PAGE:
The blast disintegrates atoms as it spreads out from ground zero. The city of Louisville, the towns surrounding it, the villages outside them, the farms and hermit shacks and public lands stretching for hundreds of miles, felt nothing as they disappeared. They did not even remain as smears on the ground, or a hole in the Earth, they just disappeared in one great and powerful explosion.
Maybe that was too good for them. Maybe they should have felt their deaths and the pain and agony of their last moment of life.
Like she feels every moment she remembers how he died.
Birds scream out of the marshland. The material that once was air, falls from the sky in small flakes of grey ash.
And Ana watches it all, hands still tingling from the power she unleashed. Power she did not even know she was capable of until just this very moment.
She picked here because this was the largest field of wild roses in Evansville.
On his morning jog, he would gather them for her, a dozen at a time, every day from Spring until the end of Summer. He would place the dethorned roses in a cheap plastic vase on the kitchen counter, shower and head off to work. When she woke up she would enjoy their aroma all day taking one rose at a time and holding it to her face until the petals fell off.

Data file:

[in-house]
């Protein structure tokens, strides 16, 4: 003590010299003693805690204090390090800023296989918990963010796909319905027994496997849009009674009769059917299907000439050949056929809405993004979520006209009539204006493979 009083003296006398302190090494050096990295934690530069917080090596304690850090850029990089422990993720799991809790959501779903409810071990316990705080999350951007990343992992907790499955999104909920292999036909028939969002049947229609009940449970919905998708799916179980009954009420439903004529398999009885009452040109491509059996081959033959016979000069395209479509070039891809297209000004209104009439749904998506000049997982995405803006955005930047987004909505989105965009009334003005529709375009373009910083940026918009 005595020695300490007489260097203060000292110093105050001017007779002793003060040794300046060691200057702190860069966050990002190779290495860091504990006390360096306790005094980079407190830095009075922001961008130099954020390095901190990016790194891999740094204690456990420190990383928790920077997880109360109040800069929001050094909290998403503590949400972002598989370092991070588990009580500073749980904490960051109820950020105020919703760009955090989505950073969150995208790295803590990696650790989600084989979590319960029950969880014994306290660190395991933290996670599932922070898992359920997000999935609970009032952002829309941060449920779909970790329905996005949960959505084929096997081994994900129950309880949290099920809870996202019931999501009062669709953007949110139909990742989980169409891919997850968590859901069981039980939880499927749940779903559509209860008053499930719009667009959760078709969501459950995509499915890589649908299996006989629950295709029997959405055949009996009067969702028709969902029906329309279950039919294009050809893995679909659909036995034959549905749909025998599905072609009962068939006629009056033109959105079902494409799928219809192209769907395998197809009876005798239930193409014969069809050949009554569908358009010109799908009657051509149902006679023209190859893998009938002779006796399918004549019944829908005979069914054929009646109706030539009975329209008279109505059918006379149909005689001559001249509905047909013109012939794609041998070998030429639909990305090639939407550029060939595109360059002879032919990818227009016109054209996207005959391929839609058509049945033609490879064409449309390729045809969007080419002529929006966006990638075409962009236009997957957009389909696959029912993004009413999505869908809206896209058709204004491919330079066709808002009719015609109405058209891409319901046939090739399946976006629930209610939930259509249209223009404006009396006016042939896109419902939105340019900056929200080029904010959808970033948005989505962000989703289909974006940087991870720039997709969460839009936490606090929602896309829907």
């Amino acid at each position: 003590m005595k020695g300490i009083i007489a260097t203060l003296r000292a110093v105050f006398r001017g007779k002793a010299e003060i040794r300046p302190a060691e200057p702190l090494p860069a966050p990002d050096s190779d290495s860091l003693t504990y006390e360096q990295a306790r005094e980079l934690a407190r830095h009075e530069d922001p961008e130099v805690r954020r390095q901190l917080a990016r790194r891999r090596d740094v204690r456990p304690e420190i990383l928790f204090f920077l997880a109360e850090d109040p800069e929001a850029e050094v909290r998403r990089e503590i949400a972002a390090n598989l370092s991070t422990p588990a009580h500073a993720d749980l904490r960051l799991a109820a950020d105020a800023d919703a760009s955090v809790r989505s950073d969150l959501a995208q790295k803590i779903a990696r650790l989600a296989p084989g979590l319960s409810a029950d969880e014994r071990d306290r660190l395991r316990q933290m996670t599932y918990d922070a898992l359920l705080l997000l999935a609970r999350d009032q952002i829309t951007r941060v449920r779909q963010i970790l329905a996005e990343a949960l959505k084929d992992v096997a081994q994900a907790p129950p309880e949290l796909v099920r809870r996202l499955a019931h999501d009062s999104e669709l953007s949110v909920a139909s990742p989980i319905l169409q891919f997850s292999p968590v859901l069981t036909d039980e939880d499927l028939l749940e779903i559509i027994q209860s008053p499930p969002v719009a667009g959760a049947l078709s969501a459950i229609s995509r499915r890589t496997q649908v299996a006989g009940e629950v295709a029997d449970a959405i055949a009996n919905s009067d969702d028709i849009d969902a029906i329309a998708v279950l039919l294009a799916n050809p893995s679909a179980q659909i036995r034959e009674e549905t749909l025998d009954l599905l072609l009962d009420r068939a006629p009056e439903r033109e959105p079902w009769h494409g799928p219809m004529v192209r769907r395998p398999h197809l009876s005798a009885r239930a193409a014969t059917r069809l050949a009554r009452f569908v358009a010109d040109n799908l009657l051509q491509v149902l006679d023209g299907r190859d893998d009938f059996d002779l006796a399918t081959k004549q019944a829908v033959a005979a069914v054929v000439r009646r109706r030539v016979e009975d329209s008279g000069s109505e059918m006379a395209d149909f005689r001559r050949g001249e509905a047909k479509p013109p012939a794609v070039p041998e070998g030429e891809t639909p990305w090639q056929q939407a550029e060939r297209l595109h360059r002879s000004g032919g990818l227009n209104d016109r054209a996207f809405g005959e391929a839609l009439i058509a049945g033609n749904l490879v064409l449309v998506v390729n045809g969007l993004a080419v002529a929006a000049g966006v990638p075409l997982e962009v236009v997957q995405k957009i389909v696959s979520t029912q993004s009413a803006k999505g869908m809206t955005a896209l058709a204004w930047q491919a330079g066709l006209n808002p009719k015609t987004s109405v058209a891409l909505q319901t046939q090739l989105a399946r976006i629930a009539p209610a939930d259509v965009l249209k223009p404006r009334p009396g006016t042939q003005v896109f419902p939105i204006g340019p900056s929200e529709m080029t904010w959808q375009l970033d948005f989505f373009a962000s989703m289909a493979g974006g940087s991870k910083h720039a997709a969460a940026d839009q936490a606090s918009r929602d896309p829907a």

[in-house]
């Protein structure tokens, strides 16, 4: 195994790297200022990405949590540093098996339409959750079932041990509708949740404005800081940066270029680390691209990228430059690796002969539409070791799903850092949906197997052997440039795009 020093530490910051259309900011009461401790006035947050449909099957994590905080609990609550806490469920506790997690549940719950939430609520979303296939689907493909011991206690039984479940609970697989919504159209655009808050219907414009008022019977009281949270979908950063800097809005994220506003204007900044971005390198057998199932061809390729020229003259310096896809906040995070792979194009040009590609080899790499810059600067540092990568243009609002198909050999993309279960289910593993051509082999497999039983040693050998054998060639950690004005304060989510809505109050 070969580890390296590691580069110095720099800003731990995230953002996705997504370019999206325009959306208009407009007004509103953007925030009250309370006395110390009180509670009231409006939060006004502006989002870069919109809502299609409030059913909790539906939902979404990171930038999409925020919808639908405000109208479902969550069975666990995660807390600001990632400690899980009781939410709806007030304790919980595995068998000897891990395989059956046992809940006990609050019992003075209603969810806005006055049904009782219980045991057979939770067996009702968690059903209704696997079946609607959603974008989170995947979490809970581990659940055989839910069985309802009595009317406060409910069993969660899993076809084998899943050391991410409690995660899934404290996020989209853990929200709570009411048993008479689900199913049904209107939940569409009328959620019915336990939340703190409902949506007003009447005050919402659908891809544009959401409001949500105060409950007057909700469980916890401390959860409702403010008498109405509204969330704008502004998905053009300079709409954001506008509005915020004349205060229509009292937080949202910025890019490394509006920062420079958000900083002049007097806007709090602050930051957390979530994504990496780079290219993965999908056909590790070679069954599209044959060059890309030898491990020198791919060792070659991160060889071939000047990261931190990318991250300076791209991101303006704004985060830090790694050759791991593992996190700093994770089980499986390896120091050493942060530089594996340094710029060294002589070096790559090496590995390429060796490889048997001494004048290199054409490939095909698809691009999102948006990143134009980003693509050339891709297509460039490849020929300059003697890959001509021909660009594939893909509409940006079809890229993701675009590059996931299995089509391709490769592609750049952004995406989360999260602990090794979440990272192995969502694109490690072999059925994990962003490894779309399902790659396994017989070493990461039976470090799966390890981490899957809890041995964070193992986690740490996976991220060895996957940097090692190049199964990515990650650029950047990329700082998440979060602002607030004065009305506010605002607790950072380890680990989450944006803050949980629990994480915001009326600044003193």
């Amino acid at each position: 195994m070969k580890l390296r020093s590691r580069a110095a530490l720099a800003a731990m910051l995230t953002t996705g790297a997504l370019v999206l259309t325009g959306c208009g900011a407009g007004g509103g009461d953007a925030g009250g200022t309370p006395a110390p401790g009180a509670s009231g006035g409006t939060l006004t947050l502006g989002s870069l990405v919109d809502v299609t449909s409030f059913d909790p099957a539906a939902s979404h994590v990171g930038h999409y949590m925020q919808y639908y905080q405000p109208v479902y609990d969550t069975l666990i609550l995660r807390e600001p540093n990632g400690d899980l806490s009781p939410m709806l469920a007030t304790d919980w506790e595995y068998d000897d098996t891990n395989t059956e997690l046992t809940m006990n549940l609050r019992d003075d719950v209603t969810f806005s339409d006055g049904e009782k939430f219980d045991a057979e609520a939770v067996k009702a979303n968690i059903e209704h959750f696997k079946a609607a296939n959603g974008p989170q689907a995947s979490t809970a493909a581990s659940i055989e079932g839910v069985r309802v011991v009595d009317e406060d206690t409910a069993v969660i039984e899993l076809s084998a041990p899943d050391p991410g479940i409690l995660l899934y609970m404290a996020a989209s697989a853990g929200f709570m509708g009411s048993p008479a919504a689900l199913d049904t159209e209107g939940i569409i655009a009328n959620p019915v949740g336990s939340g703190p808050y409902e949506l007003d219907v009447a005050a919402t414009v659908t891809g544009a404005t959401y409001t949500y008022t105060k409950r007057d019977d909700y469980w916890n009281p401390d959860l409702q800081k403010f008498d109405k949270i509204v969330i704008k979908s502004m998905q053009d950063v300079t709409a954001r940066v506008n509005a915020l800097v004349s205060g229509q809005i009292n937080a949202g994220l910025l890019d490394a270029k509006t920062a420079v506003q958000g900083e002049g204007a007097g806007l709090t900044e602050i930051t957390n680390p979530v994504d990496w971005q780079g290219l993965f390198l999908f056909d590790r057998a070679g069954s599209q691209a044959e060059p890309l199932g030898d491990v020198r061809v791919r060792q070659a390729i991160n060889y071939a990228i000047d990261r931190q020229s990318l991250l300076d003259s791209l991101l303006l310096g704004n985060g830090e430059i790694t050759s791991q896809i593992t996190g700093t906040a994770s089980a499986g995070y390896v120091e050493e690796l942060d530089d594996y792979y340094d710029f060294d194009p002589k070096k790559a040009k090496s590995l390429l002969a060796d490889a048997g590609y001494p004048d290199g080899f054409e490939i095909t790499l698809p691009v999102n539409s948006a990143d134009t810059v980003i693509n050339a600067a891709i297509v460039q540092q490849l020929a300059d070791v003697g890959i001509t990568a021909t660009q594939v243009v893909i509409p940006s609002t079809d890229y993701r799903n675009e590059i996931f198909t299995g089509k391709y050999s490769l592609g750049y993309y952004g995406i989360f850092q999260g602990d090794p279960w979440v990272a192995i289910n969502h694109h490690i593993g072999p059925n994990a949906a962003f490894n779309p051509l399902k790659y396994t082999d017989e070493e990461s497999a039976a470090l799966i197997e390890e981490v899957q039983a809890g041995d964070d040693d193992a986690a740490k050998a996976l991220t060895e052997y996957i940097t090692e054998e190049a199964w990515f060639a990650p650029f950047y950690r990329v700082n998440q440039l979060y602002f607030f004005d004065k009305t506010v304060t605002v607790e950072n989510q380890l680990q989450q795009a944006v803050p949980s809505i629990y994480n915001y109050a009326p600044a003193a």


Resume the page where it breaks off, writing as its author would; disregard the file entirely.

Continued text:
She loves this place. She loves that the smell of roses will always remind her of him. Him with his green eyes and his broad shoulders and the little dimple when he smiled his little-crooked smile.
He never laughed, but his eyes would jump and sparkle with joy sometimes and that was good enough.
His job was too tough to smile. He saw humanity at its worst. He wore a badge and a gun and fought to bring society to heel.
He failed and was tortured to death. Now she has to live with what was done to him, what she read in the autopsy report. The report that gave her every single brutal moment of bone breaking, skin scaring, life-ending injury to play with in her mind.
The sky is red and crispy black like a bad burn and it’s like the world East beyond the roses just stopped being. She does not know how many people she killed, she doesn’t really care either. Every single living thing is going pay for her loss and his final moments of pain.
She turns to the West facing the setting sun.
She concentrates on the city of Saint Louis four hundred miles away.
The concussive wave actually makes the roses sway before the sky matches the one behind her.
He did not deserve to die.
And now no one deserves to live.
She turns North and searches for Chicago in her mind.